Once you’ve uploaded your book to Amazon, it soon becomes available for sale on Amazon.com—available for anyone who owns a Kindle-compatible device to purchase and read. Remember, this isn’t only Kindle devices, but also iPads, iPods, iPhones, Android tablets and phones, and personal computers as well. Literally millions of people have the ability to read your book almost instantly. And did I mention Amazon’s distribution is almost worldwide?

When you have an account with Kindle Direct Publishing, you will also have access to Amazon’s KDP Select program. There’s been much talk about the program’s changes of late, but I still think the advantages are worth giving serious consideration. In short, the KDP Select program lets you earn a commission from borrows of your book (through Amazon Prime), and allows you to promote your book as a free download five days each quarter. I did this with my debut novel and have been pleased with the results.

One very notable restriction with participation in the KDP Select program is that while you are enrolled, the content of your ebook cannot be available in electronic format anywhere else.

The Other Distribution Players

While Amazon may be the biggest name in ebook self-publishing, they’re not the only players. Here’s a quick run-down of some of the other options you should give serious consideration.

  • PubIt by Barnes & Noble – To publish directly to the Nook, you can upload your book to B&N via their PubIt program. In many ways it works similarly to Amazon’s KDP offering, but it has much smaller distribution. Keep an eye on the news about Barnes & Noble and the Nook, however. There are signs that both could be on their last legs. Nook ebooks are in the ePub format.
  • Kobo Writing Life – The Kobo is a device you may or may not have heard of. It’s not tied to any particular bookseller, though you may have seen the device sold in some stores (such as Borders before they went bankrupt). Kobo lets you upload and sell your book through their ecosystem, an ecosystem which has apps available for just about any device. Kobo ebooks are in the ePub format.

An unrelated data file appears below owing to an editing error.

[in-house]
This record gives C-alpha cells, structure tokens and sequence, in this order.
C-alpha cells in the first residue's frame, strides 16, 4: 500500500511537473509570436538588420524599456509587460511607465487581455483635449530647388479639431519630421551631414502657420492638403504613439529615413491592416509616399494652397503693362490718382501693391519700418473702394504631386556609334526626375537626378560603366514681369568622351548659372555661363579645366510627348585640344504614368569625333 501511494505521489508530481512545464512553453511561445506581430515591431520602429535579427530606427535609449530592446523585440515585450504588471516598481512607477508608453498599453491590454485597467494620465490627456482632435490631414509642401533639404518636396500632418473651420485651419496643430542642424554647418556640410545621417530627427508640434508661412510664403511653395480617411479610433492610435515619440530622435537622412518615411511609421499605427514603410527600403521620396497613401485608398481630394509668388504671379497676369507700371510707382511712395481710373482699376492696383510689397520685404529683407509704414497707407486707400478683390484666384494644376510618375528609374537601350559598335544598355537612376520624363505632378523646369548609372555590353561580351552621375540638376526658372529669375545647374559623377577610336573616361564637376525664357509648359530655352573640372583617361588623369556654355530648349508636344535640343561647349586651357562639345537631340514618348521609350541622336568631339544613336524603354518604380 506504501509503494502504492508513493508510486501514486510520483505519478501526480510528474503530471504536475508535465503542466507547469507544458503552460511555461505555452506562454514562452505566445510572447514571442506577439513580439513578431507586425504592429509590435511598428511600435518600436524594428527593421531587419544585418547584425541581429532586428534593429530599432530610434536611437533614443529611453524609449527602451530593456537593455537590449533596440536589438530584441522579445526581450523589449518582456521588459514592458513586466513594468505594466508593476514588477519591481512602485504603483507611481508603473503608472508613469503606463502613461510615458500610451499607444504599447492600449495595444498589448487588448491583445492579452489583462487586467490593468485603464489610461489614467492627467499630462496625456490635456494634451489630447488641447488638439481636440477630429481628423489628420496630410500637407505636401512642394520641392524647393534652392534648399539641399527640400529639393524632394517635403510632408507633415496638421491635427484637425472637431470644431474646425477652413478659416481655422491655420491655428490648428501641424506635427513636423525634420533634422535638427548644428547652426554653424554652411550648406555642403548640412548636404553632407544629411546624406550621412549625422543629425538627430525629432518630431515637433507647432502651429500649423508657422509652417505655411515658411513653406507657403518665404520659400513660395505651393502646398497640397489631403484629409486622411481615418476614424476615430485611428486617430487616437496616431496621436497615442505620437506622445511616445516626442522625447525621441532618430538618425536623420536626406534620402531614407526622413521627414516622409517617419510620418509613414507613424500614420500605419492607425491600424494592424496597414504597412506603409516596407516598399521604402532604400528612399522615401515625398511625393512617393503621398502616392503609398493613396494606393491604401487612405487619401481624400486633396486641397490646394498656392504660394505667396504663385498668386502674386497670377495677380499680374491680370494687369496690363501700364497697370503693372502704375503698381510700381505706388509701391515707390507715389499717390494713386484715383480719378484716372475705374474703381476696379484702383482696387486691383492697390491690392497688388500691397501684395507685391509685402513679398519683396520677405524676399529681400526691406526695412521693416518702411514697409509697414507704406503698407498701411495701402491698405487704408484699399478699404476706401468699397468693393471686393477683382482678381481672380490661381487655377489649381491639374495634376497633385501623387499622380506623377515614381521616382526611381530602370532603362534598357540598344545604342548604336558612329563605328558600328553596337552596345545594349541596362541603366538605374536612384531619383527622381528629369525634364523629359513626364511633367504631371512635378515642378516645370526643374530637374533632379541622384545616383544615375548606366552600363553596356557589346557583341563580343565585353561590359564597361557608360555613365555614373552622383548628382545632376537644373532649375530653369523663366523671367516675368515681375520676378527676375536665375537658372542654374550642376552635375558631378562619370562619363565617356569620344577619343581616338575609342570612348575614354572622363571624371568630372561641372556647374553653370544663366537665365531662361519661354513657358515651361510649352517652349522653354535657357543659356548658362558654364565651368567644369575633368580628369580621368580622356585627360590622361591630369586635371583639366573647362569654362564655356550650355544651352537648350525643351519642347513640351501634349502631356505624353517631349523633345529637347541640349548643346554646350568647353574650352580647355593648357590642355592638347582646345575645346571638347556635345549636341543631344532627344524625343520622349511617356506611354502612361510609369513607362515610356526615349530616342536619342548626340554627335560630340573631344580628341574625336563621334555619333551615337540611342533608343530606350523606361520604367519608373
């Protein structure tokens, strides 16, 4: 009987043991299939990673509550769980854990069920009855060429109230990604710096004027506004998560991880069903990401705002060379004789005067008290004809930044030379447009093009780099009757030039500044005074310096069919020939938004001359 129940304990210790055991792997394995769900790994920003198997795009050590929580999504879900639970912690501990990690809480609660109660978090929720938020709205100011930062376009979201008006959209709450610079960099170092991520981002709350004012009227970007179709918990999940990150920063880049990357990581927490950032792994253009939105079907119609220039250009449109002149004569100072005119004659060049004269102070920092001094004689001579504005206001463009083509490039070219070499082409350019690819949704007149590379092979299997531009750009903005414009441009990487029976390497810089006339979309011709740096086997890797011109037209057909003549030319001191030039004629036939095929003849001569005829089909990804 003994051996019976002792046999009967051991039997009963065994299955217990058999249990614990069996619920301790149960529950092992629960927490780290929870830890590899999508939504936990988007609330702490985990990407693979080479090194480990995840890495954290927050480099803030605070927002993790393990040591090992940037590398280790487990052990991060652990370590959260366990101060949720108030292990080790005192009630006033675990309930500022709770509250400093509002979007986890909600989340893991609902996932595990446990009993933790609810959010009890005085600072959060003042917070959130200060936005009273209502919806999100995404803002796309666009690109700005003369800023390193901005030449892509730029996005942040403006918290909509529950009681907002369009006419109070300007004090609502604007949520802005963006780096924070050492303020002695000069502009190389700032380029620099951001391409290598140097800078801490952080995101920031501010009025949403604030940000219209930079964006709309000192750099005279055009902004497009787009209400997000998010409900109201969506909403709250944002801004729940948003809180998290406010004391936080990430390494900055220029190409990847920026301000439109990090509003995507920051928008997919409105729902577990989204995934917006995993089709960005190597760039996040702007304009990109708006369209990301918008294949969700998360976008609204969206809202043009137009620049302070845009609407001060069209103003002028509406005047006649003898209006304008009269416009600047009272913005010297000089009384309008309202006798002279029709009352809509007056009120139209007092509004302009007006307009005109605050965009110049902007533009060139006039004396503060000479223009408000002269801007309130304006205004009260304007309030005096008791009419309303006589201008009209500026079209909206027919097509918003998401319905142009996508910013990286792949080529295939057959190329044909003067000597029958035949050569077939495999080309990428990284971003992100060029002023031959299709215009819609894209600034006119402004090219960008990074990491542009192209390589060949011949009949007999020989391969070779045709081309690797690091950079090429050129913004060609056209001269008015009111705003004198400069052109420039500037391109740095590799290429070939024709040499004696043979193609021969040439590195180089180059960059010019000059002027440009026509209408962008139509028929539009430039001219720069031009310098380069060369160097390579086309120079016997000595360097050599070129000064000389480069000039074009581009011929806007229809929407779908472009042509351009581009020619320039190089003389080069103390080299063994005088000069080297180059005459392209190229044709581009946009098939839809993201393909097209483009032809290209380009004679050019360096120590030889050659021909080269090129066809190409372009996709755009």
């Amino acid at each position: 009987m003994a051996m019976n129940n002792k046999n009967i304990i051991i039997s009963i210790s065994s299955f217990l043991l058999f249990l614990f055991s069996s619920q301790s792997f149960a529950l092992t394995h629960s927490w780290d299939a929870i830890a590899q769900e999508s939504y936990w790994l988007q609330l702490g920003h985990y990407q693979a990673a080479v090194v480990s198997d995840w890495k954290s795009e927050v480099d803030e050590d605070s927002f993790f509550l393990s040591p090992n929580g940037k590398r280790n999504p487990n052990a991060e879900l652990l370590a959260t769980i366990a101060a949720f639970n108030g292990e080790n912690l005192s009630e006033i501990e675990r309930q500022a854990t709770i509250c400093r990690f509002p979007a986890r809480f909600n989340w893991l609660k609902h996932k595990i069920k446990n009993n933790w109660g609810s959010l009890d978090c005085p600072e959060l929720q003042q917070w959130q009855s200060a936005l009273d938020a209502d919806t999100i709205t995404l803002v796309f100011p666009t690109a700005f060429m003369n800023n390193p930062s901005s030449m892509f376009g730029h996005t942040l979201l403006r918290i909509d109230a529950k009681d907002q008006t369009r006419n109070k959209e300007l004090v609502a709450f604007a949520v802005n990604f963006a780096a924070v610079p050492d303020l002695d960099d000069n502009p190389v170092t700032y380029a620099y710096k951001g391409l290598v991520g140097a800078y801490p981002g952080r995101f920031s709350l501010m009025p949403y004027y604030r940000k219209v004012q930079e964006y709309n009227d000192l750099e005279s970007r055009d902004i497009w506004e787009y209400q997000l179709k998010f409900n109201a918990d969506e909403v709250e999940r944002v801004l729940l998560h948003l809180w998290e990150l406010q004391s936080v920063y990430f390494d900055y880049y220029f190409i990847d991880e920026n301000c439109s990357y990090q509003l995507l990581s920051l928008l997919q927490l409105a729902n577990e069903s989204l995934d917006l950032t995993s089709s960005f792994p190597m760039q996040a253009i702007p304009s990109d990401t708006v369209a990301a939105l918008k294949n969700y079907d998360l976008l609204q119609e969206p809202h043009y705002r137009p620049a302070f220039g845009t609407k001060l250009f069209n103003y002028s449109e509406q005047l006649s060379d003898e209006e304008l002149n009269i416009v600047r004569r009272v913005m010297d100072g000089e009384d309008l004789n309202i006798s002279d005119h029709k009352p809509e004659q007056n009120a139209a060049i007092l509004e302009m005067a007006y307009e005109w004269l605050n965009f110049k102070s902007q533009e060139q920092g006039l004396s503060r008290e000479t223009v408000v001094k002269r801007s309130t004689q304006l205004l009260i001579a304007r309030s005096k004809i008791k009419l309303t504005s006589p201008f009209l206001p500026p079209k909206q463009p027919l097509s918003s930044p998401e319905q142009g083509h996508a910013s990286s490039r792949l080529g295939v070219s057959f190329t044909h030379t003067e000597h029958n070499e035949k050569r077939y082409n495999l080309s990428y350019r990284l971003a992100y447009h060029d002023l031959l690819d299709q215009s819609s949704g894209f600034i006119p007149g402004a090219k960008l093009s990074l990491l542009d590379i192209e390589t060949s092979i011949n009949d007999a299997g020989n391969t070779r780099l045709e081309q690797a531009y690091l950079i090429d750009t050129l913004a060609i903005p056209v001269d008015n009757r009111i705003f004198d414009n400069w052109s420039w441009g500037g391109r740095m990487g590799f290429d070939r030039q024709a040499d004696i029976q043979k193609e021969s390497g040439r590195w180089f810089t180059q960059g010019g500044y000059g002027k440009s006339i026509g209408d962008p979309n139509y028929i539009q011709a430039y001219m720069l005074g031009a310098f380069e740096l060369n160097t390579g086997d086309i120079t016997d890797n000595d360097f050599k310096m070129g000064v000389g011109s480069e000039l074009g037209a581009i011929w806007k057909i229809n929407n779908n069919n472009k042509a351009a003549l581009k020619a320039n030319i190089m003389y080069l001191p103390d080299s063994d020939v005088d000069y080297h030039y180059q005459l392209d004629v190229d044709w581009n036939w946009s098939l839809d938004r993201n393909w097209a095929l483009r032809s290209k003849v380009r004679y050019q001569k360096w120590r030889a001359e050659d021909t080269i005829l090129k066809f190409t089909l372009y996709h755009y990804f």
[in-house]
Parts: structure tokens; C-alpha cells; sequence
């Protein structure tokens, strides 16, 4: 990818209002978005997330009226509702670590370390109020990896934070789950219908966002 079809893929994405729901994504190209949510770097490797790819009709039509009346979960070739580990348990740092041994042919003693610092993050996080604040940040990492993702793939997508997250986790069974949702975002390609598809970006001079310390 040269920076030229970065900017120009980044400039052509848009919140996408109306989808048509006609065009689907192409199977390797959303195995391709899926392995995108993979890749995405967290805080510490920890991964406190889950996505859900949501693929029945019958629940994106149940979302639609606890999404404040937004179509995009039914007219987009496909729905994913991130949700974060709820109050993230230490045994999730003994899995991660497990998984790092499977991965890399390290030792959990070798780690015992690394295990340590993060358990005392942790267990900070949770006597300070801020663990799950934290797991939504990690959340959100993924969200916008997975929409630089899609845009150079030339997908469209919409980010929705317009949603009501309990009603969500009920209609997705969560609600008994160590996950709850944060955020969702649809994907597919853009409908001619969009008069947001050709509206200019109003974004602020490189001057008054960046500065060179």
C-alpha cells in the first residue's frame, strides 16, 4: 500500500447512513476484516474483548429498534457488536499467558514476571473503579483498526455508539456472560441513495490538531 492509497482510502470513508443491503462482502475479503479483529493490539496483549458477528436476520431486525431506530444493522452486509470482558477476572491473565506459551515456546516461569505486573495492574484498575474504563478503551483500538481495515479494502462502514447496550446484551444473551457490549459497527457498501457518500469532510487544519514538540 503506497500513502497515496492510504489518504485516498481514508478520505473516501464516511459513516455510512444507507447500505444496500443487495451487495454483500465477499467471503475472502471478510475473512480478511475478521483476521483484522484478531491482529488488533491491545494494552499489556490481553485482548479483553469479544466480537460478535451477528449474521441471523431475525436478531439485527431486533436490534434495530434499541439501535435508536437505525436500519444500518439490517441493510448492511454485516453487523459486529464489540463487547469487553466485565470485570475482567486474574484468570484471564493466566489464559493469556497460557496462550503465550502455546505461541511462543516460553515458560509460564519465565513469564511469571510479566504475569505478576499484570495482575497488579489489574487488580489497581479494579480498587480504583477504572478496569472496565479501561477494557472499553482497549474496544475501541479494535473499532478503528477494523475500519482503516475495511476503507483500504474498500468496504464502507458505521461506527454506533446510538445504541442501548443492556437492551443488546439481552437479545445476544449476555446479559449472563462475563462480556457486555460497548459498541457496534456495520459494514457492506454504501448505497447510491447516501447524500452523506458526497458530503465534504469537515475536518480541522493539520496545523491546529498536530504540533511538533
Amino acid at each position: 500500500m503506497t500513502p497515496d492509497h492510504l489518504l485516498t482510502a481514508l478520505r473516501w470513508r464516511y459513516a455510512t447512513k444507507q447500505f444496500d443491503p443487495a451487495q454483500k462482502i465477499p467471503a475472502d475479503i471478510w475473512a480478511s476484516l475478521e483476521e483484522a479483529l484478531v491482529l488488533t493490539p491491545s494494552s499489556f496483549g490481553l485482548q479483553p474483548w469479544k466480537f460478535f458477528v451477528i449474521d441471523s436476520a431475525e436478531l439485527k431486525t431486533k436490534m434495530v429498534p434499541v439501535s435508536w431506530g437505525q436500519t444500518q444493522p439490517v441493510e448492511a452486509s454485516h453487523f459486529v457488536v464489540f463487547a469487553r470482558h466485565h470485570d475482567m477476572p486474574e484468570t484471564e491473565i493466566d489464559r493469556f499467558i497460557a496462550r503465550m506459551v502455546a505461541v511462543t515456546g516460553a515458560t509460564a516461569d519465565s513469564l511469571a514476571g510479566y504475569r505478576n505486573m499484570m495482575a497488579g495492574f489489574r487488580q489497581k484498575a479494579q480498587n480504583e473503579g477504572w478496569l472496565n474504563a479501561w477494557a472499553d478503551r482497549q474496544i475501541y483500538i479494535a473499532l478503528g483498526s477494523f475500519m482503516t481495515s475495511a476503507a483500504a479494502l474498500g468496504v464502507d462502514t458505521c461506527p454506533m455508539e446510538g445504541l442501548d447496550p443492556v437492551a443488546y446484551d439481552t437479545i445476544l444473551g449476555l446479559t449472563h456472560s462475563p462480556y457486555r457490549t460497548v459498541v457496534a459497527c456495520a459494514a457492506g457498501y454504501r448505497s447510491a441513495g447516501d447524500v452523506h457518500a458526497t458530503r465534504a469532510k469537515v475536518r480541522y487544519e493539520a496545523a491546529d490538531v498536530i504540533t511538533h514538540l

• Apple’s iBookstore – As with nearly all things Apple, the iBookstore looks to be one of the ebook retailers that has continued to grow in the face of Amazon’s dominance and appears will still do well for the foreseeable future. The main problem with getting your book into the iBookstore is how difficult Apple makes the endeavor. You pretty much have two options. The first option is to use their iBooks Author software to create your ePub book, purchase an ISBN for your book through Bowker (which costs over $100), then publish your book only after you’ve filled out their application and been approved to sell your content. Don’t get me wrong here, I’m an Apple fanboy from 1984, but for a company that prides themselves in simplicity, their publishing model is far too complex. The second option is to distribute your book to the iBookstore through an authorized aggregator like Lulu or Smashwords. I explain Smashwords below. Apple iBooks are in the ePub format.

The Utility Knife of Distributors

There’s another option to consider, and it’s called Smashwords. When I first started self-publishing, I was a big fan of Smashwords, but I’m not so much anymore, mainly because I’ve decided to go exclusively with Amazon’s KDP Select program with my own novels. But I may reconsider in the future.

The real advantage to Smashwords is that it’s the easiest way to widely distribute your ebook to several distributors at once—including Apple’s iBookstore. You can simultaneously distribute your book not only to Apple, but also Barnes & Noble, Kobo, Sony, Diesel, and several others—all through Smashwords. They’ll even supply the ISBN for free, but be aware that your publisher will be listed as Smashwords if you obtain your ISBN through them.

Until recently, Smashwords required you to upload a Word doc version of your manuscript which their Meatgrinder software then converted into all the various formats—HTML, mobi (Kindle), ePub, PDF, RTF, LRF (Sony), PDB (Palm), and plain text. You had no real control over how the final product turned out. This recently changed for the better when Smashwords began accepting uploads of ePub manuscripts, which gives you much more control of the final product.